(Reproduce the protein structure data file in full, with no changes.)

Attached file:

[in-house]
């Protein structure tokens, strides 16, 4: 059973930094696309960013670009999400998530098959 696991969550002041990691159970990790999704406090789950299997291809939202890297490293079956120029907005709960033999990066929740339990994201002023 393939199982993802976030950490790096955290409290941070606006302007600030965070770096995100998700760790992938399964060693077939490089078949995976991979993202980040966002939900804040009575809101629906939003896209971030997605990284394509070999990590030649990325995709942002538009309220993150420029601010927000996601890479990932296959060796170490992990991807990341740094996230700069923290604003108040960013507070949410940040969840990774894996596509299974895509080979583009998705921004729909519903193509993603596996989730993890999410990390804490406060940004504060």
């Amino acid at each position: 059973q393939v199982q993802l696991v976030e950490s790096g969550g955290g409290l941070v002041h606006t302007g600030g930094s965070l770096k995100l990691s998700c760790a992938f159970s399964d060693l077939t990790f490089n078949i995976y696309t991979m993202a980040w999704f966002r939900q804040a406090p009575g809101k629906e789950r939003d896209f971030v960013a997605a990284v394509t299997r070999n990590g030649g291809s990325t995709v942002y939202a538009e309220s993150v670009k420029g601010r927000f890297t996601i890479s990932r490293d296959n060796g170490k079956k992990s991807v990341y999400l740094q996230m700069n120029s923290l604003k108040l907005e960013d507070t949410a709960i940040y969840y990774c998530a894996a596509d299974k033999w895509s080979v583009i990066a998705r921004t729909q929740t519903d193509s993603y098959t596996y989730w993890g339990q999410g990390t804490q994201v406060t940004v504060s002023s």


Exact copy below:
[in-house]
């Protein structure tokens, strides 16, 4: 059973930094696309960013670009999400998530098959 696991969550002041990691159970990790999704406090789950299997291809939202890297490293079956120029907005709960033999990066929740339990994201002023 393939199982993802976030950490790096955290409290941070606006302007600030965070770096995100998700760790992938399964060693077939490089078949995976991979993202980040966002939900804040009575809101629906939003896209971030997605990284394509070999990590030649990325995709942002538009309220993150420029601010927000996601890479990932296959060796170490992990991807990341740094996230700069923290604003108040960013507070949410940040969840990774894996596509299974895509080979583009998705921004729909519903193509993603596996989730993890999410990390804490406060940004504060």
């Amino acid at each position: 059973q393939v199982q993802l696991v976030e950490s790096g969550g955290g409290l941070v002041h606006t302007g600030g930094s965070l770096k995100l990691s998700c760790a992938f159970s399964d060693l077939t990790f490089n078949i995976y696309t991979m993202a980040w999704f966002r939900q804040a406090p009575g809101k629906e789950r939003d896209f971030v960013a997605a990284v394509t299997r070999n990590g030649g291809s990325t995709v942002y939202a538009e309220s993150v670009k420029g601010r927000f890297t996601i890479s990932r490293d296959n060796g170490k079956k992990s991807v990341y999400l740094q996230m700069n120029s923290l604003k108040l907005e960013d507070t949410a709960i940040y969840y990774c998530a894996a596509d299974k033999w895509s080979v583009i990066a998705r921004t729909q929740t519903d193509s993603y098959t596996y989730w993890g339990q999410g990390t804490q994201v406060t940004v504060s002023s």